Mortgage rates have been climbing higher all year, but for consumers getting ready to make the leap into homeownership, obtaining a mortgage from their local bank may soon be easier if a bill making its way through the Senate is signed into a law. According to a report by CNBC, the financial reform bill, which is aimed at easing some of the financial regulations put on the sector after the Great Recession as part of the Dodd-Frank Act of 2010, will make it easier for local banks and credit unions to offer home buyers a mortgage.
In an effort to better protect consumers from risky mortgages that played a role in the record foreclosures during the Great Recession, the Dodd-Frank Act created a so-called qualified mortgage, which means that lenders have to meet specific and strict requirements to receive legal protections if consumers claim down the road that they were sold a mortgage they didn't understand or a loan that was not appropriate for them. Some of the requirements included ensuring that a borrower's loan does not exceed 43% of his or her income, reported CNBC. Those restrictions shut many small banks and credit unions out of the mortgage lending market.
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The Senate bill would change that, letting small banks and credit unions obtain the legal protections without having to meet all the guidelines. They will still have to assess the borrower's financial resources and debt before issuing a mortgage. What's more, the bank or credit union is not allowed to sell the mortgage and cannot issue interest-only mortgages or those that have a balance that can grow over time. Those types of loans were to blame for the record foreclosures during the recent recession because borrowers could not keep up with the larger payments. Furthermore, keeping the mortgage with the bank instead of selling it means that the bank has to take on the risk and as a result will likely engage in a comprehensive underwriting process before approving a loan application.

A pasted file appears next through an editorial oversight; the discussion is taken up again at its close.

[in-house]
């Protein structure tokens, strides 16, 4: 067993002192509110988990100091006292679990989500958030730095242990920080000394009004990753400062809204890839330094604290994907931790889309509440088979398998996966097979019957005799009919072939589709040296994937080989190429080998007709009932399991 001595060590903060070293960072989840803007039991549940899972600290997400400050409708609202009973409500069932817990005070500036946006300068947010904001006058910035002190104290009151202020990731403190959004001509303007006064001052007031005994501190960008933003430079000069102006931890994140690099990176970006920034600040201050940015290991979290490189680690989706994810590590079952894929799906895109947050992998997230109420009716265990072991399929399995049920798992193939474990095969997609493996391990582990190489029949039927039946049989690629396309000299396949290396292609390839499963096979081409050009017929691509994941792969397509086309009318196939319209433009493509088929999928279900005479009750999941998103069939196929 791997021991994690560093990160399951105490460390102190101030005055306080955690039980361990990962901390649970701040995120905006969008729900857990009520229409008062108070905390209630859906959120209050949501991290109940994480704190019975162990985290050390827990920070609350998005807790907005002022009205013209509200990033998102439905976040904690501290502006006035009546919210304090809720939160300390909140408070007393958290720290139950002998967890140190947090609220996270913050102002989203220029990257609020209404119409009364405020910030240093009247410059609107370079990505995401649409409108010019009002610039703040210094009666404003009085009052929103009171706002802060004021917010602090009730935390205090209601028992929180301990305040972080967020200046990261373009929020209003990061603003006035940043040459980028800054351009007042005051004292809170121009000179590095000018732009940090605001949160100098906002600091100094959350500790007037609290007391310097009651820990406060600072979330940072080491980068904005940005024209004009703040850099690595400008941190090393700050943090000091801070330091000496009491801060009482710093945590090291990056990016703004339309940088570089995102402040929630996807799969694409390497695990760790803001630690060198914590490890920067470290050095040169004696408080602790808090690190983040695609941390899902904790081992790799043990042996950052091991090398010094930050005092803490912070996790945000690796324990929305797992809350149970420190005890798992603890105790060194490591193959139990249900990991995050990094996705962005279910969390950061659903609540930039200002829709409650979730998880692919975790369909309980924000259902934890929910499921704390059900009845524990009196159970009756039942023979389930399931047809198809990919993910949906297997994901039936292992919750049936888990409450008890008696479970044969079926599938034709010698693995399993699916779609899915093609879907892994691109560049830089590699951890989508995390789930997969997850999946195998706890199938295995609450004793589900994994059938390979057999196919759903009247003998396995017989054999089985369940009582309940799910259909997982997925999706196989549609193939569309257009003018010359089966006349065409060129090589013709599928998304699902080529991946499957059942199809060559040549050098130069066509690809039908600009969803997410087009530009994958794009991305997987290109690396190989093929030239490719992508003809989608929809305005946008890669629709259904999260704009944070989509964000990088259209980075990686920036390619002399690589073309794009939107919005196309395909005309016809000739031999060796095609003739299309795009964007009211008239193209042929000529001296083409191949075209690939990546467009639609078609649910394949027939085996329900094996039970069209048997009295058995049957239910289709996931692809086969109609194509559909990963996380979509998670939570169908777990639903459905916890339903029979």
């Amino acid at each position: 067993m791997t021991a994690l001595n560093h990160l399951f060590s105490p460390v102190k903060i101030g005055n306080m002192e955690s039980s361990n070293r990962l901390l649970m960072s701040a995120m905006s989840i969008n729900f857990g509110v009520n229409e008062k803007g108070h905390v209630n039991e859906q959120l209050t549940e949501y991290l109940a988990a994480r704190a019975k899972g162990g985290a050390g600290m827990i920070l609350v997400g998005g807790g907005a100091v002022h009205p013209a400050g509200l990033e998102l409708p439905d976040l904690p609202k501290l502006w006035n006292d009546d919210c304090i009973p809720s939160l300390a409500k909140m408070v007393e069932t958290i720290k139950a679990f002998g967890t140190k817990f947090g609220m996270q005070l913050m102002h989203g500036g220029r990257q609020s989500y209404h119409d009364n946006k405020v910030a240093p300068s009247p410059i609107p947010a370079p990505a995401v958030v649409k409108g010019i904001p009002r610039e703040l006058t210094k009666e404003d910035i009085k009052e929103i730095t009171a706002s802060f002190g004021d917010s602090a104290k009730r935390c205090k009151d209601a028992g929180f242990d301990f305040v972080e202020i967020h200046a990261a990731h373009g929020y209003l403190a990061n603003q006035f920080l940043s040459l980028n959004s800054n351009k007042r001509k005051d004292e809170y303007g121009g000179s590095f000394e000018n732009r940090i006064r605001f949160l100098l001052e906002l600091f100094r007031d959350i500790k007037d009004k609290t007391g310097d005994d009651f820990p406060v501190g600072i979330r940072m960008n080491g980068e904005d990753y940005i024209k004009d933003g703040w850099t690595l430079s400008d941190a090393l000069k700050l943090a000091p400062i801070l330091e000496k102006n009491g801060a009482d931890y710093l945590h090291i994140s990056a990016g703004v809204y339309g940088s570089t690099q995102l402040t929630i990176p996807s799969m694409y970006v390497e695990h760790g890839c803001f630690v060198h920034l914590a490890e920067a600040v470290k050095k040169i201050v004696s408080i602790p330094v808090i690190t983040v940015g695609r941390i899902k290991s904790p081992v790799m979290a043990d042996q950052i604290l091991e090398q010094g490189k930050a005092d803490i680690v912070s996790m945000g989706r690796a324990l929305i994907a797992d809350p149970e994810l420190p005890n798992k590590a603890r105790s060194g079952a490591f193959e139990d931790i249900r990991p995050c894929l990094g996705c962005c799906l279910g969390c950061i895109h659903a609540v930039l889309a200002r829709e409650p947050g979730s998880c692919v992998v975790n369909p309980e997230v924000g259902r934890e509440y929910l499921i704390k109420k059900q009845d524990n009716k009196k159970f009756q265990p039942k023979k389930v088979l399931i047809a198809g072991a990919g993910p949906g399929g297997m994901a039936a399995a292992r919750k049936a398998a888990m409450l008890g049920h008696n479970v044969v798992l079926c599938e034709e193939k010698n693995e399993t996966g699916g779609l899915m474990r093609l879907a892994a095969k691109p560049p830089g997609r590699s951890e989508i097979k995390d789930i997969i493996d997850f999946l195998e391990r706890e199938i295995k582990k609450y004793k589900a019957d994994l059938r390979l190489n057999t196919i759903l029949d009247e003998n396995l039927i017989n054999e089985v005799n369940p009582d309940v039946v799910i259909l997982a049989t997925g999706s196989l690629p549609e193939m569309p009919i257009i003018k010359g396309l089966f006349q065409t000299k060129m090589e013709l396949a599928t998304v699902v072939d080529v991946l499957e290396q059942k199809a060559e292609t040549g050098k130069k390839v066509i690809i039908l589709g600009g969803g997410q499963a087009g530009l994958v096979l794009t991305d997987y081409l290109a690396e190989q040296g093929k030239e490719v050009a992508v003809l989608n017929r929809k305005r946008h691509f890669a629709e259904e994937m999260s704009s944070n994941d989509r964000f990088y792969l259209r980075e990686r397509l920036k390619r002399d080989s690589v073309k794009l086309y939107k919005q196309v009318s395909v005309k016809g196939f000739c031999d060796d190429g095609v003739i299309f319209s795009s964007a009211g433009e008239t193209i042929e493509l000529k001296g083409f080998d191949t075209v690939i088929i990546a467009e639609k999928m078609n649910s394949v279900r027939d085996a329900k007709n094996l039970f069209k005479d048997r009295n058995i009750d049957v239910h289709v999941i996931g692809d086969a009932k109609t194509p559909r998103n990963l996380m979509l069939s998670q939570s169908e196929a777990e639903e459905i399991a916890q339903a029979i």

For city dwellers or those living in metropolitan areas, getting a mortgage is not much of an issue since there are plenty of national banks easily accessible. But for borrowers in rural areas, relaxing these rules will have a more significant impact, said Richard Andreano, a partner at law firm Ballard Spahr, in an interview with CNBC. He said that big lenders tend not to operate in rural areas, making it hard to obtain a home loan if there isn't a local bank or credit union that can issue mortgages.
It's not clear if the bill will pass in the Senate or the House, although it has bipartisan support in the Senate. Senator Elizabeth Warren, a Democrat from Massachusetts who is against the reform bill, argued on the Senate floor late last week that there would be a financial crisis within 10 years if Congress passes the relief bill. She also said that the bill would result in a fresh round of government bailouts, reported The Washington Examiner.